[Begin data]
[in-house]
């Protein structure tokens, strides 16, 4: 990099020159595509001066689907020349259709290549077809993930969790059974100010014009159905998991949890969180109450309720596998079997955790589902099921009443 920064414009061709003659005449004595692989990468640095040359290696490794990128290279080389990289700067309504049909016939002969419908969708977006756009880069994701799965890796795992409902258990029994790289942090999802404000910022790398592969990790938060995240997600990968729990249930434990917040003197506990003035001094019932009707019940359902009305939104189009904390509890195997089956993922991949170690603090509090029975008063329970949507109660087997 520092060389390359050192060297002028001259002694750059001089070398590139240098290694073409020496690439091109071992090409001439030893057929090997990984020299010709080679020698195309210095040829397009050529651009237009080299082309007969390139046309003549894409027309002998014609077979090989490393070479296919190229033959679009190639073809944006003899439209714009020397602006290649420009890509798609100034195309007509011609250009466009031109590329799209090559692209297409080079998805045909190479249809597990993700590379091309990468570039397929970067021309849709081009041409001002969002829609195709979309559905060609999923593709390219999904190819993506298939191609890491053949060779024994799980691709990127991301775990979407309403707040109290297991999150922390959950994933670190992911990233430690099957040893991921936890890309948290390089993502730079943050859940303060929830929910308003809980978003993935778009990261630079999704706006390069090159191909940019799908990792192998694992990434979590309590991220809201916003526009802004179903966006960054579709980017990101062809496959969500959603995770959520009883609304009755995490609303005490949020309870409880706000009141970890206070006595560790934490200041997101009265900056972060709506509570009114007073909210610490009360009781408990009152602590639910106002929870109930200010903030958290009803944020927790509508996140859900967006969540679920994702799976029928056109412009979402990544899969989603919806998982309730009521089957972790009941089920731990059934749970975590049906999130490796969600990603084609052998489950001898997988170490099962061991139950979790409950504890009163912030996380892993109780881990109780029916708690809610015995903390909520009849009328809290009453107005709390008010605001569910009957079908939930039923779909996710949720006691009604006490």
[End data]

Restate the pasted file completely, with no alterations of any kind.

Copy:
[in-house]
């Protein structure tokens, strides 16, 4: 990099020159595509001066689907020349259709290549077809993930969790059974100010014009159905998991949890969180109450309720596998079997955790589902099921009443 920064414009061709003659005449004595692989990468640095040359290696490794990128290279080389990289700067309504049909016939002969419908969708977006756009880069994701799965890796795992409902258990029994790289942090999802404000910022790398592969990790938060995240997600990968729990249930434990917040003197506990003035001094019932009707019940359902009305939104189009904390509890195997089956993922991949170690603090509090029975008063329970949507109660087997 520092060389390359050192060297002028001259002694750059001089070398590139240098290694073409020496690439091109071992090409001439030893057929090997990984020299010709080679020698195309210095040829397009050529651009237009080299082309007969390139046309003549894409027309002998014609077979090989490393070479296919190229033959679009190639073809944006003899439209714009020397602006290649420009890509798609100034195309007509011609250009466009031109590329799209090559692209297409080079998805045909190479249809597990993700590379091309990468570039397929970067021309849709081009041409001002969002829609195709979309559905060609999923593709390219999904190819993506298939191609890491053949060779024994799980691709990127991301775990979407309403707040109290297991999150922390959950994933670190992911990233430690099957040893991921936890890309948290390089993502730079943050859940303060929830929910308003809980978003993935778009990261630079999704706006390069090159191909940019799908990792192998694992990434979590309590991220809201916003526009802004179903966006960054579709980017990101062809496959969500959603995770959520009883609304009755995490609303005490949020309870409880706000009141970890206070006595560790934490200041997101009265900056972060709506509570009114007073909210610490009360009781408990009152602590639910106002929870109930200010903030958290009803944020927790509508996140859900967006969540679920994702799976029928056109412009979402990544899969989603919806998982309730009521089957972790009941089920731990059934749970975590049906999130490796969600990603084609052998489950001898997988170490099962061991139950979790409950504890009163912030996380892993109780881990109780029916708690809610015995903390909520009849009328809290009453107005709390008010605001569910009957079908939930039923779909996710949720006691009604006490």